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Forage for your supper

Wild foods, once a common – and very cheap – means of seasonal sustenance, are enjoying a renaissance in restaurants and homes. Discover how you can get your hands on these rich pickings of Scottish foraging – ideal picnic pastime.


Berry picking

Berry picking

Collecting wild berries gets you out and about – and they’re free too, of course. Scotland is home to some of the best outdoor access rights in the Europe, so take advantage and get out into the countryside. Just take care when you’re picking the berries that you don’t harm the plant.

There are about 10 different edible types of berries that are found in Scotland’s woods including wild cherries, blaeberries, sloes, rowan and juniper berries. Wild berries predominantly grow in Perthshire, particularly in the fertile Strathmore valley, and Fife but are also found in the Grampian area, the Highlands, Arran, Ayrshire and the Borders.

In warm Scottish summers, the heat combined with long daylight hours help most berries ripen into succulent morsels bursting with flavours.


There are literally dozens of species of edible wild mushrooms in the Scottish woods but only a few are commonly eaten. Autumn is the best time to pick edible mushrooms, but there are always some species growing in woodlands. Given the severe toxicity of some species (e.g. fly agaric), be sensible and leave unfamiliar fungi alone.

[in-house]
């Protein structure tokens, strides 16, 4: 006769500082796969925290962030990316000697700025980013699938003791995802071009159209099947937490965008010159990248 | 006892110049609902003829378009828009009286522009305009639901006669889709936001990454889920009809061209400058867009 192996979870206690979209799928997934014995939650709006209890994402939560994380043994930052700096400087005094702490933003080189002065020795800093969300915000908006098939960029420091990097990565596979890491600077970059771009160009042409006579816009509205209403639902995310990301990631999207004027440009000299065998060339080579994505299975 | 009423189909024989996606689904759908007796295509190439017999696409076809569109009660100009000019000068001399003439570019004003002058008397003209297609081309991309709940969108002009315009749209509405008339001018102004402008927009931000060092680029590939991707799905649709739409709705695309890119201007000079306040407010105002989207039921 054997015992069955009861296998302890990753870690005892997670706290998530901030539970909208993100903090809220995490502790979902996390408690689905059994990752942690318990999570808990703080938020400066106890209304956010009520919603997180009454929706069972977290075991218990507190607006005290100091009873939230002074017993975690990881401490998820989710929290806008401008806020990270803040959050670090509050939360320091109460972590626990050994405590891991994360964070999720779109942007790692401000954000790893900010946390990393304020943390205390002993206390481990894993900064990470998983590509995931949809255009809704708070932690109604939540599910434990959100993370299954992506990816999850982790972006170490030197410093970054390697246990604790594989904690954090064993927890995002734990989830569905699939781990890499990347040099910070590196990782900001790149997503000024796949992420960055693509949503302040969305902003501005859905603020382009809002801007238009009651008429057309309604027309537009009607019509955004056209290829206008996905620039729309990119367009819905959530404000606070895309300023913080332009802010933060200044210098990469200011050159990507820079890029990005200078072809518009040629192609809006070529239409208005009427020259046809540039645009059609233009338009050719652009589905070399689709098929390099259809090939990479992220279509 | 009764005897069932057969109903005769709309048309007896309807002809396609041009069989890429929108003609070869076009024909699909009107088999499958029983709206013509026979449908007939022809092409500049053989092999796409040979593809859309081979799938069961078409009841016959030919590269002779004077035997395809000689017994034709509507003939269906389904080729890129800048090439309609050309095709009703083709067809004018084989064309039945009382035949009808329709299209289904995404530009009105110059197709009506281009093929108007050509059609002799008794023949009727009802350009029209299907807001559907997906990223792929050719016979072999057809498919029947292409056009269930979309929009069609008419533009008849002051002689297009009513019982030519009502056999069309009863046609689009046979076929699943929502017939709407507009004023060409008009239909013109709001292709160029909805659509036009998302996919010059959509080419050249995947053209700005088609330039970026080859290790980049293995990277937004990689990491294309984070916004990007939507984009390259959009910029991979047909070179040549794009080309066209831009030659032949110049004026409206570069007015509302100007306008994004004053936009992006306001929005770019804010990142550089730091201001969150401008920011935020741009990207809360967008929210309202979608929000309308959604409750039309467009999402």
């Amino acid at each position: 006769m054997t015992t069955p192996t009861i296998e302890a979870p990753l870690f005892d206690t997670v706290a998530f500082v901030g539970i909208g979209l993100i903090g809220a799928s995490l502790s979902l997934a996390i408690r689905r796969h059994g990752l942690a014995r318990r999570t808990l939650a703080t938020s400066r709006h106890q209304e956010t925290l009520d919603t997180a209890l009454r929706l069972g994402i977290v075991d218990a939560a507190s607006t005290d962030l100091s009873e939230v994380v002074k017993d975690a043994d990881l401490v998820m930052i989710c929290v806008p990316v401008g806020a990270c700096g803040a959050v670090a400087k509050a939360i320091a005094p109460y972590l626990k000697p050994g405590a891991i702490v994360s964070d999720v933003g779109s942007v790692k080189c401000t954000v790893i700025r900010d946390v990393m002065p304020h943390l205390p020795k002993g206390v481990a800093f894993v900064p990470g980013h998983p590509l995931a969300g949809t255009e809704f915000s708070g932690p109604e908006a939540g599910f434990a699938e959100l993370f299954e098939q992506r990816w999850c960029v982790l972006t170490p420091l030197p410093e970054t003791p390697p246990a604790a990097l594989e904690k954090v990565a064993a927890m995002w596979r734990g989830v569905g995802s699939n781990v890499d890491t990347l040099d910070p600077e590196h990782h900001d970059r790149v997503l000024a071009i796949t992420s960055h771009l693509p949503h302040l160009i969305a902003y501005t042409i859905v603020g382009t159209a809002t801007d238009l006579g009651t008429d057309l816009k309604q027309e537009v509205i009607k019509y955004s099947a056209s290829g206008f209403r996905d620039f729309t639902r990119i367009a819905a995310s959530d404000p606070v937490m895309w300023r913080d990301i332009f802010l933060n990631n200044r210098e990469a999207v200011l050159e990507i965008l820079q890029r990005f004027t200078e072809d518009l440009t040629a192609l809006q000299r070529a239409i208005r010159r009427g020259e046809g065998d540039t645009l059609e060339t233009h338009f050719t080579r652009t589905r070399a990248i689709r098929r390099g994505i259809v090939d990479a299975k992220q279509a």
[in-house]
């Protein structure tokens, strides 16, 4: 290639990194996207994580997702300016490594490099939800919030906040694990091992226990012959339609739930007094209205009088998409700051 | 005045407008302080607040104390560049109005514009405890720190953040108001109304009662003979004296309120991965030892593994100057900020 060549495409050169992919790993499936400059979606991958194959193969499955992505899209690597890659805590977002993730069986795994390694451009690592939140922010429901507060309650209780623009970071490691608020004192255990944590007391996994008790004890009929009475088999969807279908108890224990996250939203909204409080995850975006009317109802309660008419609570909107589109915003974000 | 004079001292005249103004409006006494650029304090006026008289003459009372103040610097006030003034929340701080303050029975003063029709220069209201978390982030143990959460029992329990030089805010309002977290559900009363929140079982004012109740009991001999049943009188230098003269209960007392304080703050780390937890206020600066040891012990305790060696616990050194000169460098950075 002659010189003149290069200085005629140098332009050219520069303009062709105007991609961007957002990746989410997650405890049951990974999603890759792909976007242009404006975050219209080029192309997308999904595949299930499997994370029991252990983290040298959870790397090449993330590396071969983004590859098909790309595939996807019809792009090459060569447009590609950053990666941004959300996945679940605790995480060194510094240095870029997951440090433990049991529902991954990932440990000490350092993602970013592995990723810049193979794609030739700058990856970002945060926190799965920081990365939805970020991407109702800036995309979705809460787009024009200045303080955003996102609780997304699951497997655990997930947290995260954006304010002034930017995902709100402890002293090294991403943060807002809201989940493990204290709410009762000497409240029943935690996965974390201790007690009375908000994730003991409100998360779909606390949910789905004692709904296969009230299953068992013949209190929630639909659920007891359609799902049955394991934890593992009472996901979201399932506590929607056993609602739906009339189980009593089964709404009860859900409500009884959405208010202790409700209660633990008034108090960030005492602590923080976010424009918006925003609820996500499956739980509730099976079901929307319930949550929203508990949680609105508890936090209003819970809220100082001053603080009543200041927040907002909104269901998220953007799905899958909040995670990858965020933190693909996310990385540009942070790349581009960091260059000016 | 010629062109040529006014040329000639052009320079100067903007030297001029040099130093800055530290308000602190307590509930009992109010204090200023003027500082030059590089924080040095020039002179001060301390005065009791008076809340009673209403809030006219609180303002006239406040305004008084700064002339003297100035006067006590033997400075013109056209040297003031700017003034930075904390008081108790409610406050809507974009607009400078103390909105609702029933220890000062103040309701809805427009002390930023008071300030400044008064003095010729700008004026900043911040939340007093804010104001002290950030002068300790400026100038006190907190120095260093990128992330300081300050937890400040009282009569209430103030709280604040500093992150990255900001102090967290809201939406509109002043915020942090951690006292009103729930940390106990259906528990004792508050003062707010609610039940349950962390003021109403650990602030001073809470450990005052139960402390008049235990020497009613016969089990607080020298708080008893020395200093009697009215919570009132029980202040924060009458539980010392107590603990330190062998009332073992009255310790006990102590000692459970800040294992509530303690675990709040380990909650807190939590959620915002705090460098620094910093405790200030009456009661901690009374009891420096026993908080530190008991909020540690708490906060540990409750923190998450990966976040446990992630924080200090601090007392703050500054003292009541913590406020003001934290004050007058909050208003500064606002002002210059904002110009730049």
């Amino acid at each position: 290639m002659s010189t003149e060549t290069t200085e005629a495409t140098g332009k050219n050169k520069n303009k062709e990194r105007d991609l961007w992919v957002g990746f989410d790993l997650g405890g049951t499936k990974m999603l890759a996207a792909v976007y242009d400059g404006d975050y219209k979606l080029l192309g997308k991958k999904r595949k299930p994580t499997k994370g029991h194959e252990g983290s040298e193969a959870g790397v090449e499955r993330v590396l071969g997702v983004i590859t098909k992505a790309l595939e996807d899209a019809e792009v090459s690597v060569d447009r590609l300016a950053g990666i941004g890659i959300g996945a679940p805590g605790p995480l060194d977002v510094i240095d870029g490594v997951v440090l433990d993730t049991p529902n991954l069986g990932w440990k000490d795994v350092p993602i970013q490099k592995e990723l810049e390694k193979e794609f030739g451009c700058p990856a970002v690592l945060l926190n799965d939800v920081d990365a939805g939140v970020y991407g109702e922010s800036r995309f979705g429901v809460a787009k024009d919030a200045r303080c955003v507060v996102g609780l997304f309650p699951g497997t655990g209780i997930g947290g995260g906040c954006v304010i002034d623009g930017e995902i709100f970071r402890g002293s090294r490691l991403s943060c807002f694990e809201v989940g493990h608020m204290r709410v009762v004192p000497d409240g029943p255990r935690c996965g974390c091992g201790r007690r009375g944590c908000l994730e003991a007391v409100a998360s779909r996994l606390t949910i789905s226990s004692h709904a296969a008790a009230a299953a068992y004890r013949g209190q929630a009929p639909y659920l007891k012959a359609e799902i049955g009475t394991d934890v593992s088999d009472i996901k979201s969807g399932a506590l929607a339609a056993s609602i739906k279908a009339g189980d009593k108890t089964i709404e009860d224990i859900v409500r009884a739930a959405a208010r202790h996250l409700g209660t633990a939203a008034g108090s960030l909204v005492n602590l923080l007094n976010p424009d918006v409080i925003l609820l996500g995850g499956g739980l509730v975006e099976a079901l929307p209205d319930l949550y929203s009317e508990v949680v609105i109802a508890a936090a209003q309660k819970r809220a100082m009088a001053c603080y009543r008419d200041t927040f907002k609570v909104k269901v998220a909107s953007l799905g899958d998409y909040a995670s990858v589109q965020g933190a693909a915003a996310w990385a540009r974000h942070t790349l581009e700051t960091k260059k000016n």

Popular edible varieties include cep, chicken of the woods, chanterelle, wood blewitt, hedgehog fungus and morel. Scottish Natural Heritage has a great guide about Scotland’s fungi.

The Scottish Wild Mushroom Forum also has a Mushroom Code to advise gatherers on best practice.

Coastal foraging

Galloway Wild Foods Coastal Foraging, Dumfries & Galloway

Galloway Wild Foods Coastal Foraging, Dumfries & Galloway

Scotland’s coast is prime foraging territory. Collect sea buckthorn berries on long beach walks, poke around rock pools at low tide for shellfish, or even dabble at putting out lobster pots and fish inshore for mackerel.

Mussels, limpets and winkles are some of the edible fishy specimens that can be found along rocky shores. The empty shells of razor clams, cockles and clams on a beach give them away beneath the sand or mud.

While wild shellfish do carry the risk of food poisoning, a few basic safety tips – such as collecting in clean waters and avoiding the high summer months – should make them perfectly safe to eat.

Rock pools are also home to colourful array of seaweeds and shore plants which make unexpectedly tasty dishes. Once part of the staple diet of crofters and fisherfolk, dulce is a red seawood which is a hit with vegetarians and is especially delicious in soup.

These are just some of the culinary riches found in Scotland’s woods, hedges and shoreline which are free for the taking. But please be responsible at all times when out and about foraging. The Scottish Outdoor Access Code allows foraging provided it’s not for commercial gain. And don’t be greedy and pick everything in sight. Be sure to leave plenty for others to enjoy – including the wildlife!


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